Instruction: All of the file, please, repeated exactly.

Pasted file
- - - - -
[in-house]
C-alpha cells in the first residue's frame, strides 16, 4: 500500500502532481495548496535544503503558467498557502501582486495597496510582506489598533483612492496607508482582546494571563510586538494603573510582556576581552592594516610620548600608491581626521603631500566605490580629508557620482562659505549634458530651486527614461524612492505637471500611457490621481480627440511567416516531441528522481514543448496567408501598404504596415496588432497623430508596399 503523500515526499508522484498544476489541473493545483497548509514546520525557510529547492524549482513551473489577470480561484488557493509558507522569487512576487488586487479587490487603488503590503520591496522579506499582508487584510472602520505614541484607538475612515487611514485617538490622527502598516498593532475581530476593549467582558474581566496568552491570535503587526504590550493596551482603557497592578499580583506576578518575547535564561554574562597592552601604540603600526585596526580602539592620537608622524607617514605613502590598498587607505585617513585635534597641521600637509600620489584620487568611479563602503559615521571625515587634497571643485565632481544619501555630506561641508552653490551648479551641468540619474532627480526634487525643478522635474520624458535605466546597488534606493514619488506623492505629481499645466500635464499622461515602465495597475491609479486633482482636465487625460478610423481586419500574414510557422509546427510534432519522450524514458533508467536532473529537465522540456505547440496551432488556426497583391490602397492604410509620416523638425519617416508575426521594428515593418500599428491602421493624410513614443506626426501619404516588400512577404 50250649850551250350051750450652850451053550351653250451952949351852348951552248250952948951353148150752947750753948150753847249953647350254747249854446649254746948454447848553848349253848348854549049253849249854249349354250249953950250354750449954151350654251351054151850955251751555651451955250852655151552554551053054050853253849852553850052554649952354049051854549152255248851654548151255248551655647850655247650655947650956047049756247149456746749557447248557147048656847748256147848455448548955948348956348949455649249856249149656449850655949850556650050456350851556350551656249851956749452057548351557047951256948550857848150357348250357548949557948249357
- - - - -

[in-house]
C-alpha cells in the first residue's frame, strides 16, 4: 500500500502532481495548496535544503503558467498557502501582486495597496510582506489598533483612492496607508482582546494571563510586538494603573510582556576581552592594516610620548600608491581626521603631500566605490580629508557620482562659505549634458530651486527614461524612492505637471500611457490621481480627440511567416516531441528522481514543448496567408501598404504596415496588432497623430508596399 503523500515526499508522484498544476489541473493545483497548509514546520525557510529547492524549482513551473489577470480561484488557493509558507522569487512576487488586487479587490487603488503590503520591496522579506499582508487584510472602520505614541484607538475612515487611514485617538490622527502598516498593532475581530476593549467582558474581566496568552491570535503587526504590550493596551482603557497592578499580583506576578518575547535564561554574562597592552601604540603600526585596526580602539592620537608622524607617514605613502590598498587607505585617513585635534597641521600637509600620489584620487568611479563602503559615521571625515587634497571643485565632481544619501555630506561641508552653490551648479551641468540619474532627480526634487525643478522635474520624458535605466546597488534606493514619488506623492505629481499645466500635464499622461515602465495597475491609479486633482482636465487625460478610423481586419500574414510557422509546427510534432519522450524514458533508467536532473529537465522540456505547440496551432488556426497583391490602397492604410509620416523638425519617416508575426521594428515593418500599428491602421493624410513614443506626426501619404516588400512577404 50250649850551250350051750450652850451053550351653250451952949351852348951552248250952948951353148150752947750753948150753847249953647350254747249854446649254746948454447848553848349253848348854549049253849249854249349354250249953950250354750449954151350654251351054151850955251751555651451955250852655151552554551053054050853253849852553850052554649952354049051854549152255248851654548151255248551655647850655247650655947650956047049756247149456746749557447248557147048656847748256147848455448548955948348956348949455649249856249149656449850655949850556650050456350851556350551656249851956749452057548351557047951256948550857848150357348250357548949557948249357